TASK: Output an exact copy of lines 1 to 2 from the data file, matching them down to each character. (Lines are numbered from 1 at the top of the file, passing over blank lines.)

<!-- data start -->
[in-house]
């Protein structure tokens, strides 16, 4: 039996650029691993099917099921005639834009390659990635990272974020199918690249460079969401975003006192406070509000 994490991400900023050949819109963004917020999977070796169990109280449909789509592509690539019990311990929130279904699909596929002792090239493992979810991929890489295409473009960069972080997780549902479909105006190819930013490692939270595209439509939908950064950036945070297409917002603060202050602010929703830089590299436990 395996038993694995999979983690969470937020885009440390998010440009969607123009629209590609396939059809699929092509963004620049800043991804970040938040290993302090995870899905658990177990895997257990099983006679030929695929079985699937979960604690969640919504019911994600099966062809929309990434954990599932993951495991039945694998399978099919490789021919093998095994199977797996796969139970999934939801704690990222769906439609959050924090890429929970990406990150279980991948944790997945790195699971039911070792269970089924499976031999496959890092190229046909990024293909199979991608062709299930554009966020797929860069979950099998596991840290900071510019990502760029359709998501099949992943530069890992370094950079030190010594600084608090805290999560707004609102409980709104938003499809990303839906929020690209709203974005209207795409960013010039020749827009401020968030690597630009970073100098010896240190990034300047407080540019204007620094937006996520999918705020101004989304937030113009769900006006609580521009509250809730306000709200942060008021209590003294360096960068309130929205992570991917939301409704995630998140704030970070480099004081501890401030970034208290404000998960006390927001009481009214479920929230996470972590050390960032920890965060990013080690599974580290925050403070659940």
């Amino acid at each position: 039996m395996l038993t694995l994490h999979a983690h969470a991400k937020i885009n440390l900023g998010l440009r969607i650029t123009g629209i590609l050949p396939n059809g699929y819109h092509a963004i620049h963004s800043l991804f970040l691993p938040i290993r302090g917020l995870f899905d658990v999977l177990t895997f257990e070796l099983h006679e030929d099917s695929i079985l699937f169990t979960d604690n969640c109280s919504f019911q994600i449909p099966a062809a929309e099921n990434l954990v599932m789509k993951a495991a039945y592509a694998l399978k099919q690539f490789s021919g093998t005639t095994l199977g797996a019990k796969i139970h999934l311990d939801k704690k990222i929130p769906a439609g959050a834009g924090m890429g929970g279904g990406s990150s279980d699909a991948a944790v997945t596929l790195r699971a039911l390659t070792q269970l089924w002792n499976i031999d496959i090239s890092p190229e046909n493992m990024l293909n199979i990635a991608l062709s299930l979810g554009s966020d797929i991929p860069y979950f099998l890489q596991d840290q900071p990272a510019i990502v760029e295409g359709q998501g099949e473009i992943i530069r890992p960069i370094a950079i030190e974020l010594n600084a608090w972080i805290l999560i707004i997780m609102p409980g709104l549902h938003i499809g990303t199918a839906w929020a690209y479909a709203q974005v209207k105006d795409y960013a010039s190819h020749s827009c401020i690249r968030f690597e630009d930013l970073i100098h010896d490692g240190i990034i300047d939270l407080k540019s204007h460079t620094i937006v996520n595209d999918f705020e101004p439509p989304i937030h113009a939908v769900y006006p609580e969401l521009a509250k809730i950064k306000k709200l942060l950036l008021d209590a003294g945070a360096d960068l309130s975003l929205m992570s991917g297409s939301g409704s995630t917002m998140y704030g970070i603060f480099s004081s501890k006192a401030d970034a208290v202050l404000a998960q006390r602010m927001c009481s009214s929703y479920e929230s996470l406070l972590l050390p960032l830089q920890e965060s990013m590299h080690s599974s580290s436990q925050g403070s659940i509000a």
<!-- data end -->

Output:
[in-house]
């Protein structure tokens, strides 16, 4: 039996650029691993099917099921005639834009390659990635990272974020199918690249460079969401975003006192406070509000 994490991400900023050949819109963004917020999977070796169990109280449909789509592509690539019990311990929130279904699909596929002792090239493992979810991929890489295409473009960069972080997780549902479909105006190819930013490692939270595209439509939908950064950036945070297409917002603060202050602010929703830089590299436990 395996038993694995999979983690969470937020885009440390998010440009969607123009629209590609396939059809699929092509963004620049800043991804970040938040290993302090995870899905658990177990895997257990099983006679030929695929079985699937979960604690969640919504019911994600099966062809929309990434954990599932993951495991039945694998399978099919490789021919093998095994199977797996796969139970999934939801704690990222769906439609959050924090890429929970990406990150279980991948944790997945790195699971039911070792269970089924499976031999496959890092190229046909990024293909199979991608062709299930554009966020797929860069979950099998596991840290900071510019990502760029359709998501099949992943530069890992370094950079030190010594600084608090805290999560707004609102409980709104938003499809990303839906929020690209709203974005209207795409960013010039020749827009401020968030690597630009970073100098010896240190990034300047407080540019204007620094937006996520999918705020101004989304937030113009769900006006609580521009509250809730306000709200942060008021209590003294360096960068309130929205992570991917939301409704995630998140704030970070480099004081501890401030970034208290404000998960006390927001009481009214479920929230996470972590050390960032920890965060990013080690599974580290925050403070659940």